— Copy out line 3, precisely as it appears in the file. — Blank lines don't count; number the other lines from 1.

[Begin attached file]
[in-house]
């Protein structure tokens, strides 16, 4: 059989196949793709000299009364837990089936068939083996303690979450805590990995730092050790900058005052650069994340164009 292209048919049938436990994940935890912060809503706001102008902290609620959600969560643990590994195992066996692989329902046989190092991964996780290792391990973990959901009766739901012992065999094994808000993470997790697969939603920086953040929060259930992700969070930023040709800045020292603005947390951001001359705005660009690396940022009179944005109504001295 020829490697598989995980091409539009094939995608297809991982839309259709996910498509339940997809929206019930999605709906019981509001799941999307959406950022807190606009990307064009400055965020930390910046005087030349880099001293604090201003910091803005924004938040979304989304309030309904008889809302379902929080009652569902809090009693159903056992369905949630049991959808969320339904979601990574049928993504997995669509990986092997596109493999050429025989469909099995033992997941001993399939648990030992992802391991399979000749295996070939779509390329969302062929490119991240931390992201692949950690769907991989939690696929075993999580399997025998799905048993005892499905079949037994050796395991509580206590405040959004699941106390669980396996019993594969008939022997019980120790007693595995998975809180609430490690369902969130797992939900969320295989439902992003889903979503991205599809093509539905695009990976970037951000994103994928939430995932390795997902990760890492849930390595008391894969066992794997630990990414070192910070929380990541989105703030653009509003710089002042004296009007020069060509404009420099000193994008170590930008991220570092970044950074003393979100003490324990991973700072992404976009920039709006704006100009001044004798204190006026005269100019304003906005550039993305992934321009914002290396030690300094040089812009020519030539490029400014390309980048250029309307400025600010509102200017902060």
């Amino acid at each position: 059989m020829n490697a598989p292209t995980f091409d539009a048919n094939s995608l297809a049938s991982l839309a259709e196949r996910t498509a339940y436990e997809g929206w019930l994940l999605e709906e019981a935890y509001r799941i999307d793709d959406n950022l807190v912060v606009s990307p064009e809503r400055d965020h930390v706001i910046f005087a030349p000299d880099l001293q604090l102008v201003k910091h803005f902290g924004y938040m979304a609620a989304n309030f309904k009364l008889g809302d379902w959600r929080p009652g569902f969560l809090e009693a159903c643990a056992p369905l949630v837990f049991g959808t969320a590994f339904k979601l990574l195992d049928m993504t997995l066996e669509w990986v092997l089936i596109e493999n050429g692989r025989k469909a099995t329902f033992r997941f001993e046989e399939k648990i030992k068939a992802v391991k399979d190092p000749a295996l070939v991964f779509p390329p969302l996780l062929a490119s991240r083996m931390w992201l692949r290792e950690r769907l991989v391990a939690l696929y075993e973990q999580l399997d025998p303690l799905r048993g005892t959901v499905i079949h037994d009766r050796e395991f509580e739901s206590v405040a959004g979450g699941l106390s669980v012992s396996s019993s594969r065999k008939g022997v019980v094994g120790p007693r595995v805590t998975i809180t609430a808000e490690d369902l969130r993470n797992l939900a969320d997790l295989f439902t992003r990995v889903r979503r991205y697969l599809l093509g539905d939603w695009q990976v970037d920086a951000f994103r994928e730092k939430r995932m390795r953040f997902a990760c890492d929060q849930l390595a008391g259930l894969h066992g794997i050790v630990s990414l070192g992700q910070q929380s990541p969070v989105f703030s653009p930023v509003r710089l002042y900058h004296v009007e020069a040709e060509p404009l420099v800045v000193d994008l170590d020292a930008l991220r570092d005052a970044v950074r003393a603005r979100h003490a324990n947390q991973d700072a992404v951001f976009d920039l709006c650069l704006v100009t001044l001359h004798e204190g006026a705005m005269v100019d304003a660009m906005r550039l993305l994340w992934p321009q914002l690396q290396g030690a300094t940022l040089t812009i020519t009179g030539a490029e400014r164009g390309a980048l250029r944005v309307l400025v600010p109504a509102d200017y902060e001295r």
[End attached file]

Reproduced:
């Amino acid at each position: 059989m020829n490697a598989p292209t995980f091409d539009a048919n094939s995608l297809a049938s991982l839309a259709e196949r996910t498509a339940y436990e997809g929206w019930l994940l999605e709906e019981a935890y509001r799941i999307d793709d959406n950022l807190v912060v606009s990307p064009e809503r400055d965020h930390v706001i910046f005087a030349p000299d880099l001293q604090l102008v201003k910091h803005f902290g924004y938040m979304a609620a989304n309030f309904k009364l008889g809302d379902w959600r929080p009652g569902f969560l809090e009693a159903c643990a056992p369905l949630v837990f049991g959808t969320a590994f339904k979601l990574l195992d049928m993504t997995l066996e669509w990986v092997l089936i596109e493999n050429g692989r025989k469909a099995t329902f033992r997941f001993e046989e399939k648990i030992k068939a992802v391991k399979d190092p000749a295996l070939v991964f779509p390329p969302l996780l062929a490119s991240r083996m931390w992201l692949r290792e950690r769907l991989v391990a939690l696929y075993e973990q999580l399997d025998p303690l799905r048993g005892t959901v499905i079949h037994d009766r050796e395991f509580e739901s206590v405040a959004g979450g699941l106390s669980v012992s396996s019993s594969r065999k008939g022997v019980v094994g120790p007693r595995v805590t998975i809180t609430a808000e490690d369902l969130r993470n797992l939900a969320d997790l295989f439902t992003r990995v889903r979503r991205y697969l599809l093509g539905d939603w695009q990976v970037d920086a951000f994103r994928e730092k939430r995932m390795r953040f997902a990760c890492d929060q849930l390595a008391g259930l894969h066992g794997i050790v630990s990414l070192g992700q910070q929380s990541p969070v989105f703030s653009p930023v509003r710089l002042y900058h004296v009007e020069a040709e060509p404009l420099v800045v000193d994008l170590d020292a930008l991220r570092d005052a970044v950074r003393a603005r979100h003490a324990n947390q991973d700072a992404v951001f976009d920039l709006c650069l704006v100009t001044l001359h004798e204190g006026a705005m005269v100019d304003a660009m906005r550039l993305l994340w992934p321009q914002l690396q290396g030690a300094t940022l040089t812009i020519t009179g030539a490029e400014r164009g390309a980048l250029r944005v309307l400025v600010p109504a509102d200017y902060e001295r």